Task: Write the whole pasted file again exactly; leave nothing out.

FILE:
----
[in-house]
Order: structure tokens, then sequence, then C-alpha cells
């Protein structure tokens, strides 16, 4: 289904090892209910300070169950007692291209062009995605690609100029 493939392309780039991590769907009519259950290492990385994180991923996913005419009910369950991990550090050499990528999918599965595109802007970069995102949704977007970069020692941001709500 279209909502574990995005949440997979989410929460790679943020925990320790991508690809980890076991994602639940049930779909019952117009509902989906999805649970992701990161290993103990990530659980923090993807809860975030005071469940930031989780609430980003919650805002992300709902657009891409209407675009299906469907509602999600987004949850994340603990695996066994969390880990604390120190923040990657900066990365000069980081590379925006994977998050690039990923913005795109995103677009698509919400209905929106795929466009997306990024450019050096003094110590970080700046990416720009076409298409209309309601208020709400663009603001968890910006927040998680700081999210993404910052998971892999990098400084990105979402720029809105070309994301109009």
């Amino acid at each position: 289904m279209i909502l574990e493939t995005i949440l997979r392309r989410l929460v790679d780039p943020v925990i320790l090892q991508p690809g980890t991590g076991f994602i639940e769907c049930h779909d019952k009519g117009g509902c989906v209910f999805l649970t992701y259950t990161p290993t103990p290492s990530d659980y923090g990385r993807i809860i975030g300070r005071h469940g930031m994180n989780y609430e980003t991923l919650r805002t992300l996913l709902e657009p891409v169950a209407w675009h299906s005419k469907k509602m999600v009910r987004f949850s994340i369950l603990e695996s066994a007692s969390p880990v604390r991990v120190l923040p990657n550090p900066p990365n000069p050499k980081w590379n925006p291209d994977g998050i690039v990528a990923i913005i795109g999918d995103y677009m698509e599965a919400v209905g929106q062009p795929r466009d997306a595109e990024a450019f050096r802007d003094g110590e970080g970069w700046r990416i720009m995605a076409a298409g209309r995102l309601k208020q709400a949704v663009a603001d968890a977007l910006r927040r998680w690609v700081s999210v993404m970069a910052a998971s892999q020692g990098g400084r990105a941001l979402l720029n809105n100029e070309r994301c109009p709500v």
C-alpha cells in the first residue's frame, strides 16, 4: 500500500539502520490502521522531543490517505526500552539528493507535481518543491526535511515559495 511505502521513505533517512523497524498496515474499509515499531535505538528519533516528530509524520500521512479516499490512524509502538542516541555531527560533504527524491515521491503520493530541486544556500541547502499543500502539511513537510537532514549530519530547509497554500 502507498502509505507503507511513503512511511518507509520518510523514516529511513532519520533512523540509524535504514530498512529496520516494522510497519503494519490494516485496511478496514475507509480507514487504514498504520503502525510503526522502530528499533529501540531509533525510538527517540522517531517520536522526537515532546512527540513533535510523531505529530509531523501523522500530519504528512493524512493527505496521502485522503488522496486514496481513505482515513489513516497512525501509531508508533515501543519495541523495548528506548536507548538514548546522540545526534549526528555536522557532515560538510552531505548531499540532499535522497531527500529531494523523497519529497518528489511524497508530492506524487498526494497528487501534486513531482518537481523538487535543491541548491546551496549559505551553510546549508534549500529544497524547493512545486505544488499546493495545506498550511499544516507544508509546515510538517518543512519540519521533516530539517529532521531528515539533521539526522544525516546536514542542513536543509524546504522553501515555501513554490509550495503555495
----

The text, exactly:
[in-house]
Order: structure tokens, then sequence, then C-alpha cells
């Protein structure tokens, strides 16, 4: 289904090892209910300070169950007692291209062009995605690609100029 493939392309780039991590769907009519259950290492990385994180991923996913005419009910369950991990550090050499990528999918599965595109802007970069995102949704977007970069020692941001709500 279209909502574990995005949440997979989410929460790679943020925990320790991508690809980890076991994602639940049930779909019952117009509902989906999805649970992701990161290993103990990530659980923090993807809860975030005071469940930031989780609430980003919650805002992300709902657009891409209407675009299906469907509602999600987004949850994340603990695996066994969390880990604390120190923040990657900066990365000069980081590379925006994977998050690039990923913005795109995103677009698509919400209905929106795929466009997306990024450019050096003094110590970080700046990416720009076409298409209309309601208020709400663009603001968890910006927040998680700081999210993404910052998971892999990098400084990105979402720029809105070309994301109009």
């Amino acid at each position: 289904m279209i909502l574990e493939t995005i949440l997979r392309r989410l929460v790679d780039p943020v925990i320790l090892q991508p690809g980890t991590g076991f994602i639940e769907c049930h779909d019952k009519g117009g509902c989906v209910f999805l649970t992701y259950t990161p290993t103990p290492s990530d659980y923090g990385r993807i809860i975030g300070r005071h469940g930031m994180n989780y609430e980003t991923l919650r805002t992300l996913l709902e657009p891409v169950a209407w675009h299906s005419k469907k509602m999600v009910r987004f949850s994340i369950l603990e695996s066994a007692s969390p880990v604390r991990v120190l923040p990657n550090p900066p990365n000069p050499k980081w590379n925006p291209d994977g998050i690039v990528a990923i913005i795109g999918d995103y677009m698509e599965a919400v209905g929106q062009p795929r466009d997306a595109e990024a450019f050096r802007d003094g110590e970080g970069w700046r990416i720009m995605a076409a298409g209309r995102l309601k208020q709400a949704v663009a603001d968890a977007l910006r927040r998680w690609v700081s999210v993404m970069a910052a998971s892999q020692g990098g400084r990105a941001l979402l720029n809105n100029e070309r994301c109009p709500v």
C-alpha cells in the first residue's frame, strides 16, 4: 500500500539502520490502521522531543490517505526500552539528493507535481518543491526535511515559495 511505502521513505533517512523497524498496515474499509515499531535505538528519533516528530509524520500521512479516499490512524509502538542516541555531527560533504527524491515521491503520493530541486544556500541547502499543500502539511513537510537532514549530519530547509497554500 502507498502509505507503507511513503512511511518507509520518510523514516529511513532519520533512523540509524535504514530498512529496520516494522510497519503494519490494516485496511478496514475507509480507514487504514498504520503502525510503526522502530528499533529501540531509533525510538527517540522517531517520536522526537515532546512527540513533535510523531505529530509531523501523522500530519504528512493524512493527505496521502485522503488522496486514496481513505482515513489513516497512525501509531508508533515501543519495541523495548528506548536507548538514548546522540545526534549526528555536522557532515560538510552531505548531499540532499535522497531527500529531494523523497519529497518528489511524497508530492506524487498526494497528487501534486513531482518537481523538487535543491541548491546551496549559505551553510546549508534549500529544497524547493512545486505544488499546493495545506498550511499544516507544508509546515510538517518543512519540519521533516530539517529532521531528515539533521539526522544525516546536514542542513536543509524546504522553501515555501513554490509550495503555495